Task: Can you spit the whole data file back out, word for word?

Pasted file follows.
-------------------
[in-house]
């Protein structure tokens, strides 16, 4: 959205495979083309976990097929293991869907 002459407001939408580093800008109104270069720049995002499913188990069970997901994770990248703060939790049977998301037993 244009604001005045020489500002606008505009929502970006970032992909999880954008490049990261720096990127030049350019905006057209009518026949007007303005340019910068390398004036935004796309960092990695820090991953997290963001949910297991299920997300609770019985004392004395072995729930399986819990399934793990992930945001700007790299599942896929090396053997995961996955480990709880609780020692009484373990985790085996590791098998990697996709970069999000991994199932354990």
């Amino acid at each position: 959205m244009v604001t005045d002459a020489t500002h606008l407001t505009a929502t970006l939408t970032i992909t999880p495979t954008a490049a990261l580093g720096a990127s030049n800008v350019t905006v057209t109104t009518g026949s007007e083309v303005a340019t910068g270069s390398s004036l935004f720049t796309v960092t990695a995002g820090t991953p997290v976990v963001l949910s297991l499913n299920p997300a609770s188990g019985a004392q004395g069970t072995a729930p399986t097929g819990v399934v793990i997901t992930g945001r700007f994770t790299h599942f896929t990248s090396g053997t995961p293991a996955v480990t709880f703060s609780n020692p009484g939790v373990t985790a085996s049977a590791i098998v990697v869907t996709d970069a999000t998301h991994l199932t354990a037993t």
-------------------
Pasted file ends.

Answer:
[in-house]
């Protein structure tokens, strides 16, 4: 959205495979083309976990097929293991869907 002459407001939408580093800008109104270069720049995002499913188990069970997901994770990248703060939790049977998301037993 244009604001005045020489500002606008505009929502970006970032992909999880954008490049990261720096990127030049350019905006057209009518026949007007303005340019910068390398004036935004796309960092990695820090991953997290963001949910297991299920997300609770019985004392004395072995729930399986819990399934793990992930945001700007790299599942896929090396053997995961996955480990709880609780020692009484373990985790085996590791098998990697996709970069999000991994199932354990």
């Amino acid at each position: 959205m244009v604001t005045d002459a020489t500002h606008l407001t505009a929502t970006l939408t970032i992909t999880p495979t954008a490049a990261l580093g720096a990127s030049n800008v350019t905006v057209t109104t009518g026949s007007e083309v303005a340019t910068g270069s390398s004036l935004f720049t796309v960092t990695a995002g820090t991953p997290v976990v963001l949910s297991l499913n299920p997300a609770s188990g019985a004392q004395g069970t072995a729930p399986t097929g819990v399934v793990i997901t992930g945001r700007f994770t790299h599942f896929t990248s090396g053997t995961p293991a996955v480990t709880f703060s609780n020692p009484g939790v373990t985790a085996s049977a590791i098998v990697v869907t996709d970069a999000t998301h991994l199932t354990a037993t």